Off to Camp
Summer camp experiences are valuable for children’s development in a myriad of ways, like gaining independence and friendship-building skills! Here, we highlight why being unplugged and having new experiences can be beneficial for your child as well as how to avoid homesickness, plus tips for choosing the right kind of camp for your family.
The Benefits of Being Unplugged and Outdoors
- The more meaningful experiences children have in nature, the more they’ll develop interest in caring for and preserving the environment.
- The blue light of screens reduces melatonin levels, so your kids may sleep better with less screen time.
- Spending time in the great outdoors can improve academic performance and reinforce creativity and problem-solving skills.
- There’s a clear correlation between physical health and brain health – exercise keeps the mind sharp, and being outdoors can help improve memory.
- Having limited access to screens can improve relationships and friend-making skills by making it easier to fully focus on people and make deeper connections.
- Playing in nature allows children to develop autonomy and learn about their own capabilities, which builds confidence.
- Time spent in the outdoors can decrease aggression and ADHD symptoms.
Helpful Hints for Handling Homesickness
When it comes to summer camp, one of the biggest worries for both parents and children is homesickness, but there are many ways to help your kids deal with those negative feelings when they arise – and even prevent them altogether!
Prepare, Prepare, Prepare
It’s important to start prevention tactics and set expectations early. Make a visit to the camp ahead of time if possible, or look at photos or a virtual tour to help familiarize you and your child with what will be their environment. This helps eliminate some fears of the unknown. If your child doesn’t have a lot of experience spending nights away from home, schedule some practice sleepovers with friends or family.
Practical Coping Mechanisms
Teaching your child practical ways to deal with their anxiety will have lasting benefits far beyond any difficulties they may have at summer camp. Some of the simplest ways to help kids calm themselves down when they’re feeling anxious are breathing exercises, like box breathing, or even just stopping what they’re doing and taking slow, deep breaths until they feel a little more settled. You can also teach them positive self-talk to reframe their perspectives, like, “I am safe. Even though this is a new environment, I can have fun. I’m proud of myself for trying something new.”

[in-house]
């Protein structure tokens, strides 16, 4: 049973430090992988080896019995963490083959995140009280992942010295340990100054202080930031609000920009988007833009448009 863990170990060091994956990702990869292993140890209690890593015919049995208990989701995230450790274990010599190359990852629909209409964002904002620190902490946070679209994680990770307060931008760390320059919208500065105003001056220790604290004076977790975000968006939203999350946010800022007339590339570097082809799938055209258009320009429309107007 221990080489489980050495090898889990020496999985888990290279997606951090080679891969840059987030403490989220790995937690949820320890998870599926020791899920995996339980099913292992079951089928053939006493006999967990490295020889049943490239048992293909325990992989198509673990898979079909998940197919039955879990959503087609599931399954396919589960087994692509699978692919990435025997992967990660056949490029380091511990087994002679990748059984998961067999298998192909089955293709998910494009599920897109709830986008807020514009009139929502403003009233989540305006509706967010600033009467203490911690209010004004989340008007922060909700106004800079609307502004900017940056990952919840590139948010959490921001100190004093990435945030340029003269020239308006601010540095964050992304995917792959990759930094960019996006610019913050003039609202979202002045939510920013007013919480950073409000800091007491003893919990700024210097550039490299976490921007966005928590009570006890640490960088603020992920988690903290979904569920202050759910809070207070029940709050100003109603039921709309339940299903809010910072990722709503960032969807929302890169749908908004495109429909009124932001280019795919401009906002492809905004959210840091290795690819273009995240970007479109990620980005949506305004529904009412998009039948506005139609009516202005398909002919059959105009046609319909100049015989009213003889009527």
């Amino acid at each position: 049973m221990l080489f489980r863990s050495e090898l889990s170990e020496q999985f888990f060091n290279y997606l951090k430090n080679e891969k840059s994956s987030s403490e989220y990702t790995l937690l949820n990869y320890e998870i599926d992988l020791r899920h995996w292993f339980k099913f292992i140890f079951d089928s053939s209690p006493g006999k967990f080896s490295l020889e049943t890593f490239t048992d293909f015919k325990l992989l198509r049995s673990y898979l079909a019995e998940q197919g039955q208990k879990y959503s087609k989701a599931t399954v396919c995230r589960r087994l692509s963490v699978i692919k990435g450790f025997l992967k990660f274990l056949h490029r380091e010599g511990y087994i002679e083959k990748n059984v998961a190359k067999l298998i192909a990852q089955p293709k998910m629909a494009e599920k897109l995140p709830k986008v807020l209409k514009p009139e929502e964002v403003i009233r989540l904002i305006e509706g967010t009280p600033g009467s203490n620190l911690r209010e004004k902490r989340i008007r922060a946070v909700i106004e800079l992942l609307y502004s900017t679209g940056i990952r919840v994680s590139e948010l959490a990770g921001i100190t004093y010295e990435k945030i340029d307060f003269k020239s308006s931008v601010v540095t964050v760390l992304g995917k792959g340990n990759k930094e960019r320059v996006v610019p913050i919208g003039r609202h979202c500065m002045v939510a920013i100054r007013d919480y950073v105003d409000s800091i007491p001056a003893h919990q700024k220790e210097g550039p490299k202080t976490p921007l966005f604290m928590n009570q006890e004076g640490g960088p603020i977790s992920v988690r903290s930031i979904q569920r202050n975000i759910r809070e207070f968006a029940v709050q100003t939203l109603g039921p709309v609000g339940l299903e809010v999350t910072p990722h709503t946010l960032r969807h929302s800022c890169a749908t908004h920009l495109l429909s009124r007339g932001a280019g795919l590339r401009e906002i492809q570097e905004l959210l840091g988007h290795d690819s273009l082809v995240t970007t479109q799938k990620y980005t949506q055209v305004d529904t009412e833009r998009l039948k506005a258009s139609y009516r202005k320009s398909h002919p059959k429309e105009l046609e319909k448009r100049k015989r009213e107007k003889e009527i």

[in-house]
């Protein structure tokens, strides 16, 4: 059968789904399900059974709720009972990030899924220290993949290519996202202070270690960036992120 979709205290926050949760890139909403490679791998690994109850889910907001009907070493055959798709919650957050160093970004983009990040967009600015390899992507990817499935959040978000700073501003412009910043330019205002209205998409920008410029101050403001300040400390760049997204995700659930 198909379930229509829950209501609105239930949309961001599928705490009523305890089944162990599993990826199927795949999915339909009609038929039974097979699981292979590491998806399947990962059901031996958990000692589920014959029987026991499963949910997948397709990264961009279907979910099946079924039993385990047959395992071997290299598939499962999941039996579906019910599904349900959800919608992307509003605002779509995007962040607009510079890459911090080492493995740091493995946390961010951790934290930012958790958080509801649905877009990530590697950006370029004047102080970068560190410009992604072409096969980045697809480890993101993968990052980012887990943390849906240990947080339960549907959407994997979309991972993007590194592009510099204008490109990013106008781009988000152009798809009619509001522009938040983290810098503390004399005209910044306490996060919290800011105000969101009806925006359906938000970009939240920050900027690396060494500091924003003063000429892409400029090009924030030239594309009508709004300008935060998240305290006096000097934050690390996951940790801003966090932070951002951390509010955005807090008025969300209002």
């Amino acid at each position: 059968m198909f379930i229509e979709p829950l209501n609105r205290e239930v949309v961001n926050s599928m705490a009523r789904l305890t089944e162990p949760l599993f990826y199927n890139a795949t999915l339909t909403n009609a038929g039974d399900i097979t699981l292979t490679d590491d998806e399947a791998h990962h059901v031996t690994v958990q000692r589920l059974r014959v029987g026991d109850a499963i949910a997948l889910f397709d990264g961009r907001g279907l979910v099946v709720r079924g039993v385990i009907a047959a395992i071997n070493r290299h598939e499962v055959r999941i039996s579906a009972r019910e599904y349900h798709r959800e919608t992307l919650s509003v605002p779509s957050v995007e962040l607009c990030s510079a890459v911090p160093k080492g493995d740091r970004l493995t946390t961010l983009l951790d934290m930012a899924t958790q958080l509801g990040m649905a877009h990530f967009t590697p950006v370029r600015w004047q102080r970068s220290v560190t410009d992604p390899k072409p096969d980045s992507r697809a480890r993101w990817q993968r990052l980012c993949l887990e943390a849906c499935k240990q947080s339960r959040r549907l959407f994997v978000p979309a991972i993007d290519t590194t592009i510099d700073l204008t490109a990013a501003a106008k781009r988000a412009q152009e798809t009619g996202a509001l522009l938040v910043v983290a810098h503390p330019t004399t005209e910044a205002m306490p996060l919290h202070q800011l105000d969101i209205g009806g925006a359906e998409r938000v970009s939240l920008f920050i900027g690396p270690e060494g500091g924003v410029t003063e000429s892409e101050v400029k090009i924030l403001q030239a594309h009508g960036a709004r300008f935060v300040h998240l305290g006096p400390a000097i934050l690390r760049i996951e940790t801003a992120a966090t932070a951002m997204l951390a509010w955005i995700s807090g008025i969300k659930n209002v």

Plan for Next Year
Avoid promising to pick your child up from camp if they’re struggling – even if you receive the dreaded phone call begging to come home. Acknowledge their feelings and make space for them, but make it clear that you are supporting them as they work through it on their own. Help them make a commitment to sticking this session out. Suggest that if it doesn’t go well or they don’t want to try again, you can make a new plan together for next summer.
Packing and Post Cards
There are several items you can pack with your child to help them cope with loneliness and homesickness. Send some items that remind them of home, like a stuffed animal or a family photo. You can also spritz a t-shirt or handkerchief with your perfume, aftershave, or laundry detergent and pack it in a plastic bag to preserve the scent of home for whenever your child needs something familiar.
Write your child often, but don’t mention how much you miss them or any fun things they might be missing out on at home. Instead, ask questions about the activities they’re doing at camp or about the new skills they’re tackling. Don’t forget to encourage them often and remind them how proud you are of them for trying something new.
Choosing the Right Camp
According to the American Camp Association, there are more than 16,000 camps across the country, so choosing the right one for your family can be overwhelming! Read on for three tips for choosing the perfect summer experience for your child.
Deciding how much you’re able to spend on a camp experience will help you narrow down your choices in type, duration, and location. Typically, day camps are a bit more cost-effective than overnight camps, though some organizations may offer scholarships.
2. Day Camp vs. Overnight Camp
Include your kids in this conversation to help determine whether they’re ready for an intensive sleep away camp opportunity or if it may be best to start with a day camp near your home.
Think about the size of enrollment that your child may be most comfortable with and the ratio of campers to counselors. It’s also important to account for the logistics of scheduling and transportation.
There are many specialty camps that focus on various interests, so consider your child’s goals and the activities they tend to enjoy. Think about whether they would benefit from a traditional camp or whether they would be interested in a camp that focuses on STEM, art, music, sports, cooking, or even urban exploration. If your child has special needs or dietary restrictions, be sure to investigate any potential camp’s ability to accommodate these needs.